The Kansas Aviation Museum will host a ceremony Thursday to dedicate a new 6,500-square-foot archive center to house the most sensitive of its collection of artifacts.
“This is a huge milestone for the museum,” said Lon Smith, Kansas Aviation Museum executive director.
In the past, the museum has been criticized for the way it handles its artifacts, Smith said.
The new archival room now meets or exceeds archival storage requirements by the American Association of Museums.
It is controlled for humidity, light and temperature, Smith said.
The room will eventually consolidate three and a half rooms of the museum’s seven rooms now dedicated to storing 2 million artifacts or archival records, he said.
It will house the museum’s collection of historical negatives, photographs, magazines and periodicals, films and drawings.
That includes hundreds of rare, original drawings and blueprints of early production airplanes built in Wichita and in Kansas. During the 1920s, 30 or 40 companies were building airplanes in Wichita.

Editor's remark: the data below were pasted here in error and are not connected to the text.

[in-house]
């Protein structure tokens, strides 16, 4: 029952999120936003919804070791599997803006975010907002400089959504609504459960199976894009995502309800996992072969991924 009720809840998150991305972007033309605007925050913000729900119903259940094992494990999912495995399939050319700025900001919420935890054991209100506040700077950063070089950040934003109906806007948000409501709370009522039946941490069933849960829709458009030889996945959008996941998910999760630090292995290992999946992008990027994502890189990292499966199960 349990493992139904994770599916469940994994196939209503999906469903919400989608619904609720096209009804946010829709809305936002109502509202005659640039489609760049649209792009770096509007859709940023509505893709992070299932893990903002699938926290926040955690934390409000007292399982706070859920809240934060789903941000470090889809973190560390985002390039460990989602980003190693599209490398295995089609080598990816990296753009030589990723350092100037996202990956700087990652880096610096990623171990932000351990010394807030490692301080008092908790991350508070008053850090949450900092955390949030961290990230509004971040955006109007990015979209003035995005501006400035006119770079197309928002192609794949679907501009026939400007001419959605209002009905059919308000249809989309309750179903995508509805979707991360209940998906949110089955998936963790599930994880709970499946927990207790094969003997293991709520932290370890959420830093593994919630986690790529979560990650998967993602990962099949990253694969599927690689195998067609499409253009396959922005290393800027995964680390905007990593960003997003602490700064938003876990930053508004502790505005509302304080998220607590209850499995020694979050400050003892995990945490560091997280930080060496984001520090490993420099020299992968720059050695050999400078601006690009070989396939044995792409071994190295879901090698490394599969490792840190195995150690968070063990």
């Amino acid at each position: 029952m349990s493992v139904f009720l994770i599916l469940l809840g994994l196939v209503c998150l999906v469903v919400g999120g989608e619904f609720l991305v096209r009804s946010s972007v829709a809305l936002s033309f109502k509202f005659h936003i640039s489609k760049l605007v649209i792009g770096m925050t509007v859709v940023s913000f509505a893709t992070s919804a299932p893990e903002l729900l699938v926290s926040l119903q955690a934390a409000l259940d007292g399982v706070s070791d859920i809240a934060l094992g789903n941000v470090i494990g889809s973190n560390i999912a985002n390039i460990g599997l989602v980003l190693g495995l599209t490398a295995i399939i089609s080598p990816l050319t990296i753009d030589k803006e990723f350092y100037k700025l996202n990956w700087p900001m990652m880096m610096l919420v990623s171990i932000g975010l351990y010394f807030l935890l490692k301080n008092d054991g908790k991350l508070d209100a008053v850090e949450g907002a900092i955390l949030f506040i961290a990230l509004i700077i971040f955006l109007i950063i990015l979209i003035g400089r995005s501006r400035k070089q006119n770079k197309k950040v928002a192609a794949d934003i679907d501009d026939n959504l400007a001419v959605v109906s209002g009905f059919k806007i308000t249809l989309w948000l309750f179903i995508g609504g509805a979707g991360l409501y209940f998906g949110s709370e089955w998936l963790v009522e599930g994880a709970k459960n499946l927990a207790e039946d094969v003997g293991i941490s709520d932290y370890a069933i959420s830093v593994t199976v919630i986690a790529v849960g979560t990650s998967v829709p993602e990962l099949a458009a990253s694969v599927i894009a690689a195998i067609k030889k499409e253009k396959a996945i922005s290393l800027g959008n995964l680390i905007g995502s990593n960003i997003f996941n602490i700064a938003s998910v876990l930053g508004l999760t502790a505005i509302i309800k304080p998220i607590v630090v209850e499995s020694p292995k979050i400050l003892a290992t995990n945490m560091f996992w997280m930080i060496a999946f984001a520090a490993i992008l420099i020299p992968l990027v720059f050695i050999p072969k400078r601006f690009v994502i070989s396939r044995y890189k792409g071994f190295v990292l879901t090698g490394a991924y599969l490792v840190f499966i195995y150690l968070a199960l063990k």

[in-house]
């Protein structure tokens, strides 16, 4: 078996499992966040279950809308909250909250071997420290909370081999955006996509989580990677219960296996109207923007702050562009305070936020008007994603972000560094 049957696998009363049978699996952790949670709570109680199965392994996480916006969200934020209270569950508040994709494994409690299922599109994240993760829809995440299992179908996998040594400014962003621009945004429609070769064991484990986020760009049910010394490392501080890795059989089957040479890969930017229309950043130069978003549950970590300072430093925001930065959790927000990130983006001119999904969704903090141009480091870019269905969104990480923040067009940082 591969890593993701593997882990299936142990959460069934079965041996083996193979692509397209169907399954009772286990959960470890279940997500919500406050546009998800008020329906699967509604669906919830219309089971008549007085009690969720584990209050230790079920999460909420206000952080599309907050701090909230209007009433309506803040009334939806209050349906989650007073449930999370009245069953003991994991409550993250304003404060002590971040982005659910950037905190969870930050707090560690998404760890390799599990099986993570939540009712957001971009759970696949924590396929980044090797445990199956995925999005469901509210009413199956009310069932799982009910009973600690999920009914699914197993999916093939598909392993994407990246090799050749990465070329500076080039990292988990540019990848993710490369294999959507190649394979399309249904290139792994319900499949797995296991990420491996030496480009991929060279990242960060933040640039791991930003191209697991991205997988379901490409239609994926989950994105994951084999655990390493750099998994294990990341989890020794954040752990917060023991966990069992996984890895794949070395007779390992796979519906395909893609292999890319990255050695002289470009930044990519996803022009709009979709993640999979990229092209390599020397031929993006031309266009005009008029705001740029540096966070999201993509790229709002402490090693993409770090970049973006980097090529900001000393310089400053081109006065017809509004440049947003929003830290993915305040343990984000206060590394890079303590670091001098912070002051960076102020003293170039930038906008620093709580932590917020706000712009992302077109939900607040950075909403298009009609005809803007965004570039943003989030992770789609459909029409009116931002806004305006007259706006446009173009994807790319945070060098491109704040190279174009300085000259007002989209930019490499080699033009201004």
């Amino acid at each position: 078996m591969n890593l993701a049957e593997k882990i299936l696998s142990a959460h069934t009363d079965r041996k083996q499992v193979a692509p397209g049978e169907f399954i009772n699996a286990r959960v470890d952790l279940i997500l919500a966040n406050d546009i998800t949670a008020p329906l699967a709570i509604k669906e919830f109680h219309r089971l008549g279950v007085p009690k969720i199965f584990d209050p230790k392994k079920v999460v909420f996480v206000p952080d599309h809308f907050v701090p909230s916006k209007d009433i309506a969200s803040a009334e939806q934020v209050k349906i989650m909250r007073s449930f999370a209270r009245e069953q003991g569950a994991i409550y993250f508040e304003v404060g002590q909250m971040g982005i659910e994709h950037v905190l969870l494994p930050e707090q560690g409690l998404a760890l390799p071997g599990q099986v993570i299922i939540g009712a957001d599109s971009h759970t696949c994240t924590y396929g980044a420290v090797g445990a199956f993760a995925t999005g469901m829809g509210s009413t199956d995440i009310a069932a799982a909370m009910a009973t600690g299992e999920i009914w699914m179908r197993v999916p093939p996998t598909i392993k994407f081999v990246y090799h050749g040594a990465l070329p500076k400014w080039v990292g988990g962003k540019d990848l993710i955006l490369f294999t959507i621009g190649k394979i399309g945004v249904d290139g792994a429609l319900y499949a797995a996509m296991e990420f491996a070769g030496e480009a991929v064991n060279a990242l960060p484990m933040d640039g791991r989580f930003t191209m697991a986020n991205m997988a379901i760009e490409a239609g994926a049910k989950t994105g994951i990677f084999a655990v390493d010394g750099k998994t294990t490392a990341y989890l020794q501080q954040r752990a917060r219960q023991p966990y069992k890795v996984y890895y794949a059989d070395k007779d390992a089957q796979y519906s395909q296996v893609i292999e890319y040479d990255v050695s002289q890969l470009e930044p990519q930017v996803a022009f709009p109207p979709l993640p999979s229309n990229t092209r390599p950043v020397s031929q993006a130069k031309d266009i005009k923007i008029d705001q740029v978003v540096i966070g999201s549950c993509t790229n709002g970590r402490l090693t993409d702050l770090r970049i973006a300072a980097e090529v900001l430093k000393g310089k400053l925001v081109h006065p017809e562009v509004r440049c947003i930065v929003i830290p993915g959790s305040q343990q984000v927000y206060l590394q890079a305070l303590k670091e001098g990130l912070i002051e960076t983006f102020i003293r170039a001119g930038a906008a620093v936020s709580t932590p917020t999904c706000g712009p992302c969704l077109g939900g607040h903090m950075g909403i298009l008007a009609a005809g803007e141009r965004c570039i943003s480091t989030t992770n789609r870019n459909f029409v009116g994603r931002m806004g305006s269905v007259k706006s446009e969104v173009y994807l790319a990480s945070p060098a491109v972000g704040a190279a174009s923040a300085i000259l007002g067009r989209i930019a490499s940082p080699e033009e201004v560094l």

For example, the museum has all 29 original blueprints for the Swift Sport, an airplane manufactured in 1929, Smith said. Only eight planes were built before the company succumbed to the stock market crash and went out of business in 1930.
The project cost about $120,000 and doesn’t include the value of thousands of dollars in shelving donated by Bombardier Learjet or hours and hours of volunteer labor, Smith said.
The archival room was made possible by donations, including a major donation by Sensor Systems of California, a radar equipment company, Smith said.
“This represents the first major gift we received from outside the Wichita area,” Smith said of its donation.
The museum also received gifts from The Hypatia Club, Bombardier Learjet and the Lattner Family Foundation.
The open house will be held from 4:30 to 6:30 p.m. Thursday at the Kansas Aviation Museum, 3350 S. George Washington Blvd.
The dedication ceremony begins at 5:30 p.m.